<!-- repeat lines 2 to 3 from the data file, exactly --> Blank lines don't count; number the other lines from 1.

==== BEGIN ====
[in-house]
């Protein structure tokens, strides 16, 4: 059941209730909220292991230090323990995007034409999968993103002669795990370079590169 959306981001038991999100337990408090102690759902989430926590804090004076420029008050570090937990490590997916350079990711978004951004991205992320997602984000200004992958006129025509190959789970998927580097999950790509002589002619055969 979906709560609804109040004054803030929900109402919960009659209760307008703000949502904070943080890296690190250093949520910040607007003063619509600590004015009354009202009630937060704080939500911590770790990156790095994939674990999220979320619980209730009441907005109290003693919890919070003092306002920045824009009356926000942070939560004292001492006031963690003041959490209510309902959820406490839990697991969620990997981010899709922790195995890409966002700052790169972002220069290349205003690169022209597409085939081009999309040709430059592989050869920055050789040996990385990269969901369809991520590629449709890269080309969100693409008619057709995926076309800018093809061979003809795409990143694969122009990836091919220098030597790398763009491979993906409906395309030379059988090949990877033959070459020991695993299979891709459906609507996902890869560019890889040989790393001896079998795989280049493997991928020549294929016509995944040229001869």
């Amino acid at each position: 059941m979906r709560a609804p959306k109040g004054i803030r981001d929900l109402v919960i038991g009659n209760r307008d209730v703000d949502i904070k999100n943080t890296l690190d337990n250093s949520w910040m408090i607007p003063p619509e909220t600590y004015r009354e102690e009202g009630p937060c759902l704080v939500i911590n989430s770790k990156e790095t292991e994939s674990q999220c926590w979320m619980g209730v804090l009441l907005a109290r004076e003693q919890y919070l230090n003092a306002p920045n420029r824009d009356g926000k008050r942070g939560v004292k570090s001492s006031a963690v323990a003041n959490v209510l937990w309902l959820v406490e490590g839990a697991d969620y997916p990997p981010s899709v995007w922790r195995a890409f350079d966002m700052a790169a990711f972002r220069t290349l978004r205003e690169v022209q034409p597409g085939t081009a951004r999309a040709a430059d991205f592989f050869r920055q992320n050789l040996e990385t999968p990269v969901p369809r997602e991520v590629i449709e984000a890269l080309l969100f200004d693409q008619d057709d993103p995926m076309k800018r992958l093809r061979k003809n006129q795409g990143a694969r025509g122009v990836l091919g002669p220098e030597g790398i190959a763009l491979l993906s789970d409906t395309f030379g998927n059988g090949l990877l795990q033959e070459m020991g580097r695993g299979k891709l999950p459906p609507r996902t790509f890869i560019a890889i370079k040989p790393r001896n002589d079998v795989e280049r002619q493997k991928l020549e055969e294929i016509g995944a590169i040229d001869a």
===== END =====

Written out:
């Protein structure tokens, strides 16, 4: 059941209730909220292991230090323990995007034409999968993103002669795990370079590169 959306981001038991999100337990408090102690759902989430926590804090004076420029008050570090937990490590997916350079990711978004951004991205992320997602984000200004992958006129025509190959789970998927580097999950790509002589002619055969 979906709560609804109040004054803030929900109402919960009659209760307008703000949502904070943080890296690190250093949520910040607007003063619509600590004015009354009202009630937060704080939500911590770790990156790095994939674990999220979320619980209730009441907005109290003693919890919070003092306002920045824009009356926000942070939560004292001492006031963690003041959490209510309902959820406490839990697991969620990997981010899709922790195995890409966002700052790169972002220069290349205003690169022209597409085939081009999309040709430059592989050869920055050789040996990385990269969901369809991520590629449709890269080309969100693409008619057709995926076309800018093809061979003809795409990143694969122009990836091919220098030597790398763009491979993906409906395309030379059988090949990877033959070459020991695993299979891709459906609507996902890869560019890889040989790393001896079998795989280049493997991928020549294929016509995944040229001869």
């Amino acid at each position: 059941m979906r709560a609804p959306k109040g004054i803030r981001d929900l109402v919960i038991g009659n209760r307008d209730v703000d949502i904070k999100n943080t890296l690190d337990n250093s949520w910040m408090i607007p003063p619509e909220t600590y004015r009354e102690e009202g009630p937060c759902l704080v939500i911590n989430s770790k990156e790095t292991e994939s674990q999220c926590w979320m619980g209730v804090l009441l907005a109290r004076e003693q919890y919070l230090n003092a306002p920045n420029r824009d009356g926000k008050r942070g939560v004292k570090s001492s006031a963690v323990a003041n959490v209510l937990w309902l959820v406490e490590g839990a697991d969620y997916p990997p981010s899709v995007w922790r195995a890409f350079d966002m700052a790169a990711f972002r220069t290349l978004r205003e690169v022209q034409p597409g085939t081009a951004r999309a040709a430059d991205f592989f050869r920055q992320n050789l040996e990385t999968p990269v969901p369809r997602e991520v590629i449709e984000a890269l080309l969100f200004d693409q008619d057709d993103p995926m076309k800018r992958l093809r061979k003809n006129q795409g990143a694969r025509g122009v990836l091919g002669p220098e030597g790398i190959a763009l491979l993906s789970d409906t395309f030379g998927n059988g090949l990877l795990q033959e070459m020991g580097r695993g299979k891709l999950p459906p609507r996902t790509f890869i560019a890889i370079k040989p790393r001896n002589d079998v795989e280049r002619q493997k991928l020549e055969e294929i016509g995944a590169i040229d001869a």